World Food Day 2013: QUINOA, A SUSTAINABLE FOOD SYSTEM
Known as the “golden grain” by the native Andean peoples, quinoa has been a source of valuable food over thousands of years. Quinoa is recognized not only for its nutritional and dietary properties but also for its genetic diversity, adaptability to different agro-environmental conditions as well as the cultural and socio-economic benefits it has on the local environment.
The world of quinoa involves different players and professions, from small-scale farmers, agricultural entrepreneurs, cooks, traders and craftsmen to scientists and planners among others; all engaged in its development, not only as a crop or a product, but as a sustainable food system.
Why a food system?
According to its definition, a food system includes all the people, institutions and processes through which agricultural products are produced, prepared and brought to the consumer. Each component of the “quinoa system” is interconnected enabling the plant to become an available and affordable food for everyone, allowing what the producer obtains from the field to reach the consumer in an efficient and innocuous way.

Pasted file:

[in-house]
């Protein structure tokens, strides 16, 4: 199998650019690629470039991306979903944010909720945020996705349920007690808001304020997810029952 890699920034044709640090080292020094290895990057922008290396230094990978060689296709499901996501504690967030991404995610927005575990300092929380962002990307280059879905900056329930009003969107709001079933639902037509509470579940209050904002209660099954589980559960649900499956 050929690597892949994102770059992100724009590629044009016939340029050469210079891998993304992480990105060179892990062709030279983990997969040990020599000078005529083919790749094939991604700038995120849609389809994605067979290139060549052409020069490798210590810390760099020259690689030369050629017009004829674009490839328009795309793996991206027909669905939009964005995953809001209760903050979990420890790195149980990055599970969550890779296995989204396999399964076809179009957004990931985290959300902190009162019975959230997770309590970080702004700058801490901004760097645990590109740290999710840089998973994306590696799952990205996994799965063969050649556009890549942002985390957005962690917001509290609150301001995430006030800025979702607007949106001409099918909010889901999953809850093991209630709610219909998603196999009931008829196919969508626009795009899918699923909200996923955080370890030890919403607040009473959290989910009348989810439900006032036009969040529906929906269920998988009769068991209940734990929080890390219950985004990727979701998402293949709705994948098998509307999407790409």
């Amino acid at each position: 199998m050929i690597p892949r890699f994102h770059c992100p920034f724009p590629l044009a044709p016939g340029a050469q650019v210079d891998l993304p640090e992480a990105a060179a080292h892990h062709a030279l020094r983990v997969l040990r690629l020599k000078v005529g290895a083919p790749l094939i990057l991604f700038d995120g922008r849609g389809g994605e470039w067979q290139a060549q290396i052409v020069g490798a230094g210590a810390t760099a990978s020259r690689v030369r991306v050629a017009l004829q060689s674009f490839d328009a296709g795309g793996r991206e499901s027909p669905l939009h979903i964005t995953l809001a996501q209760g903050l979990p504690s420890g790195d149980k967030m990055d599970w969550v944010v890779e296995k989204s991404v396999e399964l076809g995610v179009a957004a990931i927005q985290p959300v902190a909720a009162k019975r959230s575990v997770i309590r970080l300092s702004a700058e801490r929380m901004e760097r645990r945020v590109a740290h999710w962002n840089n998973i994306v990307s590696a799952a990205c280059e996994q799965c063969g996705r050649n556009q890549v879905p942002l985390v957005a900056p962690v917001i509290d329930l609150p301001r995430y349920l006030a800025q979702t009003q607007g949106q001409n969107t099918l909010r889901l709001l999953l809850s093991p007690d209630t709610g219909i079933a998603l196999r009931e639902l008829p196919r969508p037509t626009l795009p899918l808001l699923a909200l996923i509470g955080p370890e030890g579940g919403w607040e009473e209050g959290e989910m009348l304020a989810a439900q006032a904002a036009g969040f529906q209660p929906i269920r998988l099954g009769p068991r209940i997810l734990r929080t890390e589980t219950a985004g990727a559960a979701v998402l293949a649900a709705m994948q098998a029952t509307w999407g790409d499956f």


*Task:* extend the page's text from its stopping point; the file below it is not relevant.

Aspects such as the management of the crop, production planning and processing, producers’ knowledge, participation and organization of public and private actors linked with cultural and ancestral values make quinoa a sustainable food system that has persisted for more than 5000 years.
This means that good practices involving social, economic and environmental aspects occur throughout the entire food system process. The producer, organized in community associations, has sown quinoa respecting the environment, producing a crop to feed his or her family and to generate income, contributing to general wellbeing and dignified working conditions. Subsequently, the farmer is involved in the transformation of the quinoa grain into an innocuous product for the consumer, who will be able to enjoy the healthy food. This process is part of a knowledge that has been transmitted from generation to generation. Currently, every effort is being made to ensure that the production of quinoa is kept this way despite emerging challenges that accompany an increasing demand.
All of the above makes quinoa an important ally in the fight against hunger with the potential to be an essential contributor to national agendas for food and nutrition security.